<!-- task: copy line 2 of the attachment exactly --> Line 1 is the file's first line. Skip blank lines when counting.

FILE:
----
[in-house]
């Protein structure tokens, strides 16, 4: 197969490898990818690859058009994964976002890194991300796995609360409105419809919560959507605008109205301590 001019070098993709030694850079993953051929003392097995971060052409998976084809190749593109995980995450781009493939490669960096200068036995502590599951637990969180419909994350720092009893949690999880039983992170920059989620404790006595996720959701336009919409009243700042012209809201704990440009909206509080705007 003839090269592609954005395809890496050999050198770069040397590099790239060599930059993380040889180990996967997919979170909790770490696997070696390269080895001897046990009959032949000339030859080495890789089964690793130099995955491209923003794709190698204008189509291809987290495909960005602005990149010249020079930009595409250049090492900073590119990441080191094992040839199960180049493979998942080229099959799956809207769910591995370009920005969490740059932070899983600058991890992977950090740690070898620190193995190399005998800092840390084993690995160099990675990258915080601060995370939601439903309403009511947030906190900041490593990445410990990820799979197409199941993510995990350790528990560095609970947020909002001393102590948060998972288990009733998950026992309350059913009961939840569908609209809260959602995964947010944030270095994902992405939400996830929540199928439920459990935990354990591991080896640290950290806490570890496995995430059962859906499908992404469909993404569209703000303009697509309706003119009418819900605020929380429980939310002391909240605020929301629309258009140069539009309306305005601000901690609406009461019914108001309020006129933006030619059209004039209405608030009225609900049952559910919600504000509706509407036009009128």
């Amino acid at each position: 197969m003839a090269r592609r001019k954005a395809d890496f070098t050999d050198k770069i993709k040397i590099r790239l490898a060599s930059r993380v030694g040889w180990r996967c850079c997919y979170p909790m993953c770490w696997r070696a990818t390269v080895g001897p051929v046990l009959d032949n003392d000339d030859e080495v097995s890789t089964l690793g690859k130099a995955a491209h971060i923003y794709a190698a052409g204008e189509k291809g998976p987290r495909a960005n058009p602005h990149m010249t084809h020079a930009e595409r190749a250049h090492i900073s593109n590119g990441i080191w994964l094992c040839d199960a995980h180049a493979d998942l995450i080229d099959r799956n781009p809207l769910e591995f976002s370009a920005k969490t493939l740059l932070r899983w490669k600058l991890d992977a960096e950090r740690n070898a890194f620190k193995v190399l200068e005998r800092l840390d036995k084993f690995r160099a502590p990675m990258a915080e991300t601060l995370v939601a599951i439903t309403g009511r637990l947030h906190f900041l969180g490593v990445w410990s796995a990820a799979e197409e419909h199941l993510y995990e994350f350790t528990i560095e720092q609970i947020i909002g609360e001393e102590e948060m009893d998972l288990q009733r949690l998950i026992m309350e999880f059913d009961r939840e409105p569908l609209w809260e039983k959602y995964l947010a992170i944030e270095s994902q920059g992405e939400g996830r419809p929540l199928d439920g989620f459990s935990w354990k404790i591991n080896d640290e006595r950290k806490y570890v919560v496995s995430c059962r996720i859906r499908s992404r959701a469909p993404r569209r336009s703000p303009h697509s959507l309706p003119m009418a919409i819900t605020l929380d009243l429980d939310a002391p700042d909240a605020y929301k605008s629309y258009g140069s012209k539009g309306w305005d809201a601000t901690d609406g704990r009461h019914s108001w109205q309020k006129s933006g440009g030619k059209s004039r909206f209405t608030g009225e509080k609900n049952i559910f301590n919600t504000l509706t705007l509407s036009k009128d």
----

């Protein structure tokens, strides 16, 4: 197969490898990818690859058009994964976002890194991300796995609360409105419809919560959507605008109205301590 001019070098993709030694850079993953051929003392097995971060052409998976084809190749593109995980995450781009493939490669960096200068036995502590599951637990969180419909994350720092009893949690999880039983992170920059989620404790006595996720959701336009919409009243700042012209809201704990440009909206509080705007 003839090269592609954005395809890496050999050198770069040397590099790239060599930059993380040889180990996967997919979170909790770490696997070696390269080895001897046990009959032949000339030859080495890789089964690793130099995955491209923003794709190698204008189509291809987290495909960005602005990149010249020079930009595409250049090492900073590119990441080191094992040839199960180049493979998942080229099959799956809207769910591995370009920005969490740059932070899983600058991890992977950090740690070898620190193995190399005998800092840390084993690995160099990675990258915080601060995370939601439903309403009511947030906190900041490593990445410990990820799979197409199941993510995990350790528990560095609970947020909002001393102590948060998972288990009733998950026992309350059913009961939840569908609209809260959602995964947010944030270095994902992405939400996830929540199928439920459990935990354990591991080896640290950290806490570890496995995430059962859906499908992404469909993404569209703000303009697509309706003119009418819900605020929380429980939310002391909240605020929301629309258009140069539009309306305005601000901690609406009461019914108001309020006129933006030619059209004039209405608030009225609900049952559910919600504000509706509407036009009128």